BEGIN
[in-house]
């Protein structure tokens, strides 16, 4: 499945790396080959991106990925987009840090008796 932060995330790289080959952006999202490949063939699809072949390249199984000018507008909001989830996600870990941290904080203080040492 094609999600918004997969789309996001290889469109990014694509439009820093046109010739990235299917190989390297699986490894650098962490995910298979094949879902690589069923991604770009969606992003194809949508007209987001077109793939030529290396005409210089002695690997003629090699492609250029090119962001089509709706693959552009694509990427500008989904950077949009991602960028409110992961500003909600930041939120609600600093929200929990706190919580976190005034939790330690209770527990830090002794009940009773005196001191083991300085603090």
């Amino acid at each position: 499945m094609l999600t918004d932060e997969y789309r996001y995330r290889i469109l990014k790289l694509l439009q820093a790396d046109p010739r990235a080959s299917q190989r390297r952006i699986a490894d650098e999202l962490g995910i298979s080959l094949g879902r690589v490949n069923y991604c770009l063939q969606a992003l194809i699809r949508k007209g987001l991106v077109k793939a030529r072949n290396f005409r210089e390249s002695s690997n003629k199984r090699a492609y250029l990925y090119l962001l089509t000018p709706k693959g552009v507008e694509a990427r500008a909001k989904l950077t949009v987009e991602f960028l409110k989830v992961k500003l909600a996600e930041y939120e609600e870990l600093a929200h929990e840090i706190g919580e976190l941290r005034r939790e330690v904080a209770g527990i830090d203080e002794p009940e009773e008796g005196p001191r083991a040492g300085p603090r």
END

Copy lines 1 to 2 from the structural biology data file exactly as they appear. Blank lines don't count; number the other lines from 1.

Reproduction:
[in-house]
């Protein structure tokens, strides 16, 4: 499945790396080959991106990925987009840090008796 932060995330790289080959952006999202490949063939699809072949390249199984000018507008909001989830996600870990941290904080203080040492 094609999600918004997969789309996001290889469109990014694509439009820093046109010739990235299917190989390297699986490894650098962490995910298979094949879902690589069923991604770009969606992003194809949508007209987001077109793939030529290396005409210089002695690997003629090699492609250029090119962001089509709706693959552009694509990427500008989904950077949009991602960028409110992961500003909600930041939120609600600093929200929990706190919580976190005034939790330690209770527990830090002794009940009773005196001191083991300085603090």